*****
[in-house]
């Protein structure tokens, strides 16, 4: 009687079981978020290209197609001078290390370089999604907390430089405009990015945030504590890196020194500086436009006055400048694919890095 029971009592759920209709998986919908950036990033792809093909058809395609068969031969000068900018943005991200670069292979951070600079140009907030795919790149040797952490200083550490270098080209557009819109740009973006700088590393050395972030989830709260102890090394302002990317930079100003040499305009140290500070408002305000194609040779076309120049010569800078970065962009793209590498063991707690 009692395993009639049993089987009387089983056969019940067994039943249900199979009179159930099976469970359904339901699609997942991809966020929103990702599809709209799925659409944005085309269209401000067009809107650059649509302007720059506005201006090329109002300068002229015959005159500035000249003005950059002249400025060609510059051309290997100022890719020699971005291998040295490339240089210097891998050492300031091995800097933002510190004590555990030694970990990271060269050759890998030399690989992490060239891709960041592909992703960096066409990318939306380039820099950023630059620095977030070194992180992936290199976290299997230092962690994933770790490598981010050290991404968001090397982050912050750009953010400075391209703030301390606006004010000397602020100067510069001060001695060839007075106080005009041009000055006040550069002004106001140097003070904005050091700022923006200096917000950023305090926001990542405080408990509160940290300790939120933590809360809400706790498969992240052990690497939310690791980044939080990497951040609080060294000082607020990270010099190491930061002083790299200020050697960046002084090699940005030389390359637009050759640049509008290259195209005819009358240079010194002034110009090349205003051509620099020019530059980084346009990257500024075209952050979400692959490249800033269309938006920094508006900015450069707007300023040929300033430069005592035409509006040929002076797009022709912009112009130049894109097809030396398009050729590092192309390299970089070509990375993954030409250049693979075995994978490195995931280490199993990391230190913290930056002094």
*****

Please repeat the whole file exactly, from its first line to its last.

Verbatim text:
[in-house]
């Protein structure tokens, strides 16, 4: 009687079981978020290209197609001078290390370089999604907390430089405009990015945030504590890196020194500086436009006055400048694919890095 029971009592759920209709998986919908950036990033792809093909058809395609068969031969000068900018943005991200670069292979951070600079140009907030795919790149040797952490200083550490270098080209557009819109740009973006700088590393050395972030989830709260102890090394302002990317930079100003040499305009140290500070408002305000194609040779076309120049010569800078970065962009793209590498063991707690 009692395993009639049993089987009387089983056969019940067994039943249900199979009179159930099976469970359904339901699609997942991809966020929103990702599809709209799925659409944005085309269209401000067009809107650059649509302007720059506005201006090329109002300068002229015959005159500035000249003005950059002249400025060609510059051309290997100022890719020699971005291998040295490339240089210097891998050492300031091995800097933002510190004590555990030694970990990271060269050759890998030399690989992490060239891709960041592909992703960096066409990318939306380039820099950023630059620095977030070194992180992936290199976290299997230092962690994933770790490598981010050290991404968001090397982050912050750009953010400075391209703030301390606006004010000397602020100067510069001060001695060839007075106080005009041009000055006040550069002004106001140097003070904005050091700022923006200096917000950023305090926001990542405080408990509160940290300790939120933590809360809400706790498969992240052990690497939310690791980044939080990497951040609080060294000082607020990270010099190491930061002083790299200020050697960046002084090699940005030389390359637009050759640049509008290259195209005819009358240079010194002034110009090349205003051509620099020019530059980084346009990257500024075209952050979400692959490249800033269309938006920094508006900015450069707007300023040929300033430069005592035409509006040929002076797009022709912009112009130049894109097809030396398009050729590092192309390299970089070509990375993954030409250049693979075995994978490195995931280490199993990391230190913290930056002094």